Everything should work now, and when inspecting the logs you should see something like:

# Logs from tensorflow serving container
2023-12-25 05:01:41.510900: I external/tf_serving/tensorflow_serving/core/] Successfully loaded servable version {name: cf version: 1}
2023-12-25 05:01:41.511943: I external/tf_serving/tensorflow_serving/model_servers/] Finished adding/updating models
2023-12-25 05:01:41.511996: I external/tf_serving/tensorflow_serving/model_servers/] Using InsecureServerCredentials
2023-12-25 05:01:41.512008: I external/tf_serving/tensorflow_serving/model_servers/] Profiler service is enabled
2023-12-25 05:01:41.513766: I external/tf_serving/tensorflow_serving/model_servers/] Running gRPC ModelServer at

Your model should be accessible on:

# TensorFlow Serving URL (assuming local deployment on port 8501)
url = 'http://localhost:8501/v1/models/my_model:predict'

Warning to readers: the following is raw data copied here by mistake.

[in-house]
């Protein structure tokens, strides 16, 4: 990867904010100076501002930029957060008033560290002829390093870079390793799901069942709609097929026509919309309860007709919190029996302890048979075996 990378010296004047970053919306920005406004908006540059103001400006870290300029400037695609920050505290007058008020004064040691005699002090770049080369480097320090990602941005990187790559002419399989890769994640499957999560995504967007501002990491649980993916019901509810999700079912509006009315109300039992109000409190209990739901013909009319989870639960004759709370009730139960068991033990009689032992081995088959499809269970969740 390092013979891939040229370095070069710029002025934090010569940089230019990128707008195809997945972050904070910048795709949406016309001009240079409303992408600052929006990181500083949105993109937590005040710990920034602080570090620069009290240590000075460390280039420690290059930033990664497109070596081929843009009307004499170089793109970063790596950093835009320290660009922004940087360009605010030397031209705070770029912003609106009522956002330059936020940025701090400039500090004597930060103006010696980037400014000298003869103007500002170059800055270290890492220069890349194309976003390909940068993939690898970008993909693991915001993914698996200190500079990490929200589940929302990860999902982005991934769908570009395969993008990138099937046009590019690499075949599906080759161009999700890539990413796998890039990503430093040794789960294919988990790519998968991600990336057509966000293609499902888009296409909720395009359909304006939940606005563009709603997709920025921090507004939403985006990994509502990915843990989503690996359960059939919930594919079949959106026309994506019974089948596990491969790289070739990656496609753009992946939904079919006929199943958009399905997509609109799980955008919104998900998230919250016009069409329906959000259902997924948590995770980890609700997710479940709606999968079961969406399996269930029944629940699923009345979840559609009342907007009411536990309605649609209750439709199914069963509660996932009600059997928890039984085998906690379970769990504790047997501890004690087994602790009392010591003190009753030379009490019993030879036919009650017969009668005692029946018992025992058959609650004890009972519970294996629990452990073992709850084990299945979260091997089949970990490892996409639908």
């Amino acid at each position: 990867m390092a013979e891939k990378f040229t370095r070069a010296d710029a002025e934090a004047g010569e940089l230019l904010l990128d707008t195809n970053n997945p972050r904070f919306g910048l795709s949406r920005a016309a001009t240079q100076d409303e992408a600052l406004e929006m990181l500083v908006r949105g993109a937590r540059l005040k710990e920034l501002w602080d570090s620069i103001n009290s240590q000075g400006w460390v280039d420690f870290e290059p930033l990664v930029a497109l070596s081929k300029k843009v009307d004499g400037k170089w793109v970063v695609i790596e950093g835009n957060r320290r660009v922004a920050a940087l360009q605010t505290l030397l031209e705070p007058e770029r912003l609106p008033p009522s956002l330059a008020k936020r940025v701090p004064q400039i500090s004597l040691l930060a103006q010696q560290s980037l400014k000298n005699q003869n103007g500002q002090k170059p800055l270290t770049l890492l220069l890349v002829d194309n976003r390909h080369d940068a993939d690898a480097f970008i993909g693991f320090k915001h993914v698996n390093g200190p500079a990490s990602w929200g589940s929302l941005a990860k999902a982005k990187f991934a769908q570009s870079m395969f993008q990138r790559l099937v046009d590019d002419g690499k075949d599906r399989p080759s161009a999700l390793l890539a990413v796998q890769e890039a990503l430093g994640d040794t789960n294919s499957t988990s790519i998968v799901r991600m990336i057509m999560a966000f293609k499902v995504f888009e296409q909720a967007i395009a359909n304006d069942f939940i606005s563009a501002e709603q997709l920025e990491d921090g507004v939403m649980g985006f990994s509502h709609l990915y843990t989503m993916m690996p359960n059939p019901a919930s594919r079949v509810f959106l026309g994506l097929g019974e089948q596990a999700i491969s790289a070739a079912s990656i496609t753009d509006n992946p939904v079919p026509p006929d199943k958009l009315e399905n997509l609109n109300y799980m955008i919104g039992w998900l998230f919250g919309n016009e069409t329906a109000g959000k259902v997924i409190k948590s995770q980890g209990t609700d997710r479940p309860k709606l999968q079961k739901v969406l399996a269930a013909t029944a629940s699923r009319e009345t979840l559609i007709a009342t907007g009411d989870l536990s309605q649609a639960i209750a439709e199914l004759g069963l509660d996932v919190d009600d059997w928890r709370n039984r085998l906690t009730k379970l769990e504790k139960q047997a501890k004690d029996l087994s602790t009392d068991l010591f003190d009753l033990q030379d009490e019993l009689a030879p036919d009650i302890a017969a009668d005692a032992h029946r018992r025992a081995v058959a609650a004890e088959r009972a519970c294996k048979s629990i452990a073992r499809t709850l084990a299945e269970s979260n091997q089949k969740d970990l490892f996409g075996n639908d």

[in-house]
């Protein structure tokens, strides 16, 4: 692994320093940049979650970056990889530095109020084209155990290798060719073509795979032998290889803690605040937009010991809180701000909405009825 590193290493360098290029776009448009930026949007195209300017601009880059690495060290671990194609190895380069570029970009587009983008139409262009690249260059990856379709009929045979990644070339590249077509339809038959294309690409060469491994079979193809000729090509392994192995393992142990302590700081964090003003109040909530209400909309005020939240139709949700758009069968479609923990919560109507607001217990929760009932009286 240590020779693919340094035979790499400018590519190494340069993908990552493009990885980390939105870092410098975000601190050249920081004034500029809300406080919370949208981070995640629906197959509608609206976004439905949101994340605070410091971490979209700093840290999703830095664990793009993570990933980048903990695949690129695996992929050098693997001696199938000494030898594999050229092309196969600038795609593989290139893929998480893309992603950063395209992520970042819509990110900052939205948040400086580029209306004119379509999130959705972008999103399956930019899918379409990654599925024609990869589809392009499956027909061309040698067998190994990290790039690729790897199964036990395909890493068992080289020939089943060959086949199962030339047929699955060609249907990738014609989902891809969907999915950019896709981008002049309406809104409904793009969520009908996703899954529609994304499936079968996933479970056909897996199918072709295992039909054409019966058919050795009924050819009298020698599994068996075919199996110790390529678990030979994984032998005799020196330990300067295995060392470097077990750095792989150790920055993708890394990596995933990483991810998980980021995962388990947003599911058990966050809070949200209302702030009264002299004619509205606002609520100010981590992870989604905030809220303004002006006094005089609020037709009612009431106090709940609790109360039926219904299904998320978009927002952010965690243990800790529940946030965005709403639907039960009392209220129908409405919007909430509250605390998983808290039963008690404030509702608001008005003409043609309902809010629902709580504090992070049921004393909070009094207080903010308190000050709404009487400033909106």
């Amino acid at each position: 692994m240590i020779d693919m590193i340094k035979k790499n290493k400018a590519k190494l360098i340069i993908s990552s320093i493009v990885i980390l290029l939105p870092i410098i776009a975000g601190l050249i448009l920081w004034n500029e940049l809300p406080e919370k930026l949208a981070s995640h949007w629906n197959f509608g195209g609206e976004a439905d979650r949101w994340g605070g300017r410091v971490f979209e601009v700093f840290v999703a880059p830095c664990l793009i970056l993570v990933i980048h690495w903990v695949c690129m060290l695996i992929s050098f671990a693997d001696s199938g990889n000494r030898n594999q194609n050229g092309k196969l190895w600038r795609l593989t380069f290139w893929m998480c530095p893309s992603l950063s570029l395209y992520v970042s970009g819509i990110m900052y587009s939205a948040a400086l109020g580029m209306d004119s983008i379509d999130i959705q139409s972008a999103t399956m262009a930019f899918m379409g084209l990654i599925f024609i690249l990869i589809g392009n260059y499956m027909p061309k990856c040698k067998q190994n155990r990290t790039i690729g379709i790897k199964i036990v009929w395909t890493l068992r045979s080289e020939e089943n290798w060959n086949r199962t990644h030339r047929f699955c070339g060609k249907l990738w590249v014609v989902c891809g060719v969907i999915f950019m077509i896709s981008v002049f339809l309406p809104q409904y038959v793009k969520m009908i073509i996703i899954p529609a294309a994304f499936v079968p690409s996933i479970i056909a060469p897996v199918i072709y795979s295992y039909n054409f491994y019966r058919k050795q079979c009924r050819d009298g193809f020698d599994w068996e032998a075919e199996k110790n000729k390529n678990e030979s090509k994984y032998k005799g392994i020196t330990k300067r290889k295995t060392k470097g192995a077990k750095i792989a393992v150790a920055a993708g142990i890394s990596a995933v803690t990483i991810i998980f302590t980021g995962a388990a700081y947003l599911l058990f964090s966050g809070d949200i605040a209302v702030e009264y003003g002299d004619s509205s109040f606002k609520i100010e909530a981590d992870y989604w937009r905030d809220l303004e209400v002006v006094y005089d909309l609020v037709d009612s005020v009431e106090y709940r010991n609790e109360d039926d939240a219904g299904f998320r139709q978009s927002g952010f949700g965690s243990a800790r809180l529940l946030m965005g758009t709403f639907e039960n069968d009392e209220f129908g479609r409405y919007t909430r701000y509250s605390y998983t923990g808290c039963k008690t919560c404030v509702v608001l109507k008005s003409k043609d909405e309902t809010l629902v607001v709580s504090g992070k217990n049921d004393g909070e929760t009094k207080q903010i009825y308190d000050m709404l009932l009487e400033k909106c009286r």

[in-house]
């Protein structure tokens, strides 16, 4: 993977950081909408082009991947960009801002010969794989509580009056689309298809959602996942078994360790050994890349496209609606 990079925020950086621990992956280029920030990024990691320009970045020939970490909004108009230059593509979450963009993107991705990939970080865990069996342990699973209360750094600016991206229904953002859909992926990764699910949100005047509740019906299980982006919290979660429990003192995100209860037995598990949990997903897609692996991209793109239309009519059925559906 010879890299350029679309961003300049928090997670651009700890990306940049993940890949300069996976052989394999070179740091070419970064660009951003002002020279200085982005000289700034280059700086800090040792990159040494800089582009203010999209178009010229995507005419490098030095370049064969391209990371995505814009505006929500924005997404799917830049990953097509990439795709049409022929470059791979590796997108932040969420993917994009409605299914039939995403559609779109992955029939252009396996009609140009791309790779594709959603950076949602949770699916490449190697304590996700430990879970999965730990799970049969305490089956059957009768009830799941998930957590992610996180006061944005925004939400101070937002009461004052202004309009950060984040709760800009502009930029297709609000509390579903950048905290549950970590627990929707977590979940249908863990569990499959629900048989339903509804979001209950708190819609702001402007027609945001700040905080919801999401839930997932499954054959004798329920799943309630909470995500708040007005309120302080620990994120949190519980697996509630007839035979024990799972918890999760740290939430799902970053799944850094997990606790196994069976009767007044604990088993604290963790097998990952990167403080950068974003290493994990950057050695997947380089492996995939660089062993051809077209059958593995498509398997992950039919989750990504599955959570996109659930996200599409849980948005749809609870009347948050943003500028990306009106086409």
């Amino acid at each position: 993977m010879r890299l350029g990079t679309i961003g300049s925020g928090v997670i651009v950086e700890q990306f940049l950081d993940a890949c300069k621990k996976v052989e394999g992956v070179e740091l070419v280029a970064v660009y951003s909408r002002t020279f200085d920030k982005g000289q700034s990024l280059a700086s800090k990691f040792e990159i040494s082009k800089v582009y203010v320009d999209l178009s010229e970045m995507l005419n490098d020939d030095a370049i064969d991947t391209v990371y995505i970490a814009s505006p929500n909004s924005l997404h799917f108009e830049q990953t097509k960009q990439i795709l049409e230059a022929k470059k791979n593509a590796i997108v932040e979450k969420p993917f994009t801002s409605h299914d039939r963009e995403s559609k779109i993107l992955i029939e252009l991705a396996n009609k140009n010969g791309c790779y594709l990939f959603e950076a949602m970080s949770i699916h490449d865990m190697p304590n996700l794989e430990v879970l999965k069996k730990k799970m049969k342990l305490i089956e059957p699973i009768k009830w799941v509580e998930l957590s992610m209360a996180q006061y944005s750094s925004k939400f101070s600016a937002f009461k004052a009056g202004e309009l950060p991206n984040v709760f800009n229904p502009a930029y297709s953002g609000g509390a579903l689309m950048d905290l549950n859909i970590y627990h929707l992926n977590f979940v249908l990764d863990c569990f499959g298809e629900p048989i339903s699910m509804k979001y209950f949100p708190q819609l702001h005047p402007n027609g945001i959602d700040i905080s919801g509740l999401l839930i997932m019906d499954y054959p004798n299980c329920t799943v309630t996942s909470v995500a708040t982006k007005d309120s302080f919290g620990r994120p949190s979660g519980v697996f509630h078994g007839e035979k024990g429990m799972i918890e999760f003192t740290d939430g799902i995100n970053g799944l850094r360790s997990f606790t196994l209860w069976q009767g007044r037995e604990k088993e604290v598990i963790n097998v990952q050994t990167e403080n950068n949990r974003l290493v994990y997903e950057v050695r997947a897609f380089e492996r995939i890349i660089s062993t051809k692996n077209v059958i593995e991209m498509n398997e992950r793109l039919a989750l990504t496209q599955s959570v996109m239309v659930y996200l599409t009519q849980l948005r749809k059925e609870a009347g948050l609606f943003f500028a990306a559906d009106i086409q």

Deploy a new version of the same model

In production-grade ML systems, releasing a new version of the model is widespread. TFServing allows us to make this very easy, just copying the new files into a dedicated folder. As you saw in previous part, we created a separate folder, holding a specific version of the model.

Let’s do this again, but this time with our new version of the model. I removed the MaxPooling2D and retrain the network. Remember, that we are focused on deploying the model, not getting the most accurate model. Removing the pooling layer is for sure not the best idea, when developing a SOTA models, but for this tutorial it is perfectly fine.

I created folder with name 2 and pasted the new version. Then run the container again. You should be able to see success messages in models loading:

# Logs from tensorflow serving container
2023-12-25 05:30:44.978028: I external/tf_serving/tensorflow_serving/core/] Successfully loaded servable version {name: cf version: 2}
2023-12-25 05:30:44.978955: I external/tf_serving/tensorflow_serving/model_servers/] Finished adding/updating models